American author Mark Twain has been credited with saying “I wanted to write you a short letter but I didn’t have the time”.
He was, of course, speaking of the discipline required to commit thoughts to print in a simple and concise manner so that they can be understood.
It’s a lesson that stretches way beyond poetry and prose – and is one that financial services businesses would do well to heed.
The jargon that punctuates much mortgage literature, in particular, is horrendously complex – especially for first-time buyers. Yet most of the millions of us who want to own our own home will need a mortgage.
I’m not just talking about the words, although conveyancing and endowment are bad enough. No, our industry often doesn’t even use words, preferring inaccessible abbreviations instead.
What chance does the average buyer have of knowing the difference between an ERC and an HLC? Or how about MPPI?
It is a failing that has long worried the Financial Services Authority and rightly so because jargon makes fathoming the products themselves even more difficult.
This is a barrier that the industry can ill afford when one considers some new research by Castle Trust, which suggests that levels of understanding in the mortgage sector are low.
Working with Ipsos MORI’, we polled 653 adults aged 18+ across Great Britain to find out how much people really understood about repayment mortgages.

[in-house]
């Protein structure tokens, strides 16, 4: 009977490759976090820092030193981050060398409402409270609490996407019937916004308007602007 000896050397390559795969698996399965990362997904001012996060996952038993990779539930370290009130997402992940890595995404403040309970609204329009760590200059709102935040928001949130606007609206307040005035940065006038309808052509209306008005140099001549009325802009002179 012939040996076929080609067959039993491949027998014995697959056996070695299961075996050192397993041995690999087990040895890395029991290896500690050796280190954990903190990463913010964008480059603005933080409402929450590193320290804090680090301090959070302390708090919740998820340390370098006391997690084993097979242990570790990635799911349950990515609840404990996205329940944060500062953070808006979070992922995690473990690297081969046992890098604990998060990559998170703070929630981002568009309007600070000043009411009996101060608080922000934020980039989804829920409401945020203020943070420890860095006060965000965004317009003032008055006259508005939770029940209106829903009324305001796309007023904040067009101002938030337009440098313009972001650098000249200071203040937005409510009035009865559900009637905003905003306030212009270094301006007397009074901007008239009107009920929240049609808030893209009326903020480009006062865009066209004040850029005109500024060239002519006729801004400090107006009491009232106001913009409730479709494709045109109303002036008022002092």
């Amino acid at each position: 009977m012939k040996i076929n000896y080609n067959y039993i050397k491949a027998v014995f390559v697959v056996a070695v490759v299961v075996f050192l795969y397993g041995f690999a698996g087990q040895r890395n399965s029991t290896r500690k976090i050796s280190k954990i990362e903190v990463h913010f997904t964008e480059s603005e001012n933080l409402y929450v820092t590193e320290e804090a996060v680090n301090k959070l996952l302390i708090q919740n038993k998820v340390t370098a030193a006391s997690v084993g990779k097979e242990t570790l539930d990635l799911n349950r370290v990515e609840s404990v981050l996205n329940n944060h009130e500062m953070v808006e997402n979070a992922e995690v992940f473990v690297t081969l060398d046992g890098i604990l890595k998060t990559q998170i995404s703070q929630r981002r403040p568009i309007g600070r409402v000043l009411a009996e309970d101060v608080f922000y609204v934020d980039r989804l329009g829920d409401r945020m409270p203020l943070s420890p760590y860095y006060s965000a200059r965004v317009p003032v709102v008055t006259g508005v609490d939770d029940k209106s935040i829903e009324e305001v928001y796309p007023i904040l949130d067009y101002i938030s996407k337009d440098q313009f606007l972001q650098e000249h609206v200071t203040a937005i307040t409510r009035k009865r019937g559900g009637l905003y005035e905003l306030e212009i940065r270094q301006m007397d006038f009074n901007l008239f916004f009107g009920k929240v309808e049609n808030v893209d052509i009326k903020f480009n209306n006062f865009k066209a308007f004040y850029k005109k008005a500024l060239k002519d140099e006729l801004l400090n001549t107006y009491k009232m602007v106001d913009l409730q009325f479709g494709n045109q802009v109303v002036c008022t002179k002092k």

We found just over one in five, 21%, were able to give a rough estimate of the annual payments on a repayment mortgage for a given interest rate. Just under a half, 48%, were aware that the Standard Variable Rate could change and two out of three, 66%, did not realise that less than half of a repayment mortgage is paid by the halfway point.
We see this as compelling evidence that mortgage companies need to ban the babble if they are to provide helpful information to customers.
So it’s worth mentioning that there is help ready and waiting. The Plain English Campaign is advising organisations across the country and beyond how to make their online and offline written communications more understandable through its Crystal Mark, which is effectively a seal of approval testifying to the clarity of corporate literature.
While this excellent scheme is reaching financial services businesses way beyond our own shores – OCBC Bank in Singapore recently secured the Crystal Mark after re-writing its consumer-facing mortgage literature – the mortgage industry here in the UK has not been quick to adopt it.
For our own part, we’re proud to say that Castle Trust’s brochures, such as our Partnership Mortgage booklet, have all recently received Crystal Marks. We want to be sure that our literature, through its simplicity and clarity, averts unnecessary worry, rather than heaping further confusion on what is often already a stressful transaction.
It’s time the whole industry took Mark Twain’s advice and invested a bit of time to jettison the jargon so that customers can spend more of their time finding the best product for them and less decoding the literature.
It’s a very simple message and I hope the fact that I’ve spent plenty of time thinking about this issue has meant I haven’t used too many words here.